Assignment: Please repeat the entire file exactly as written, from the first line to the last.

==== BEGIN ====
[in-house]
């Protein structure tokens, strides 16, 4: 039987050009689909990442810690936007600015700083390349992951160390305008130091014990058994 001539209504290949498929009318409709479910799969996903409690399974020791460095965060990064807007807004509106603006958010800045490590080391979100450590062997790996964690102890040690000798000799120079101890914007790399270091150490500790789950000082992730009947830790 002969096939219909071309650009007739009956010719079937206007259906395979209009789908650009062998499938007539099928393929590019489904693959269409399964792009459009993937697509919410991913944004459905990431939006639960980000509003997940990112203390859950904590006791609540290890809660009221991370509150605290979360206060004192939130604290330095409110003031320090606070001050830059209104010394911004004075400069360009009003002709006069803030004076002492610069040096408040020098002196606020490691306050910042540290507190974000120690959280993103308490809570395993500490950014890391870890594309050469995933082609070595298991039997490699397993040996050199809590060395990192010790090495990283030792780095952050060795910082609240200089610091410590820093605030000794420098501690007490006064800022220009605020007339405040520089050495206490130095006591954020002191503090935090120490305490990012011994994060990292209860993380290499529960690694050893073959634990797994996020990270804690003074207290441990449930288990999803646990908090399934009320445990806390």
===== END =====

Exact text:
[in-house]
């Protein structure tokens, strides 16, 4: 039987050009689909990442810690936007600015700083390349992951160390305008130091014990058994 001539209504290949498929009318409709479910799969996903409690399974020791460095965060990064807007807004509106603006958010800045490590080391979100450590062997790996964690102890040690000798000799120079101890914007790399270091150490500790789950000082992730009947830790 002969096939219909071309650009007739009956010719079937206007259906395979209009789908650009062998499938007539099928393929590019489904693959269409399964792009459009993937697509919410991913944004459905990431939006639960980000509003997940990112203390859950904590006791609540290890809660009221991370509150605290979360206060004192939130604290330095409110003031320090606070001050830059209104010394911004004075400069360009009003002709006069803030004076002492610069040096408040020098002196606020490691306050910042540290507190974000120690959280993103308490809570395993500490950014890391870890594309050469995933082609070595298991039997490699397993040996050199809590060395990192010790090495990283030792780095952050060795910082609240200089610091410590820093605030000794420098501690007490006064800022220009605020007339405040520089050495206490130095006591954020002191503090935090120490305490990012011994994060990292209860993380290499529960690694050893073959634990797994996020990270804690003074207290441990449930288990999803646990908090399934009320445990806390």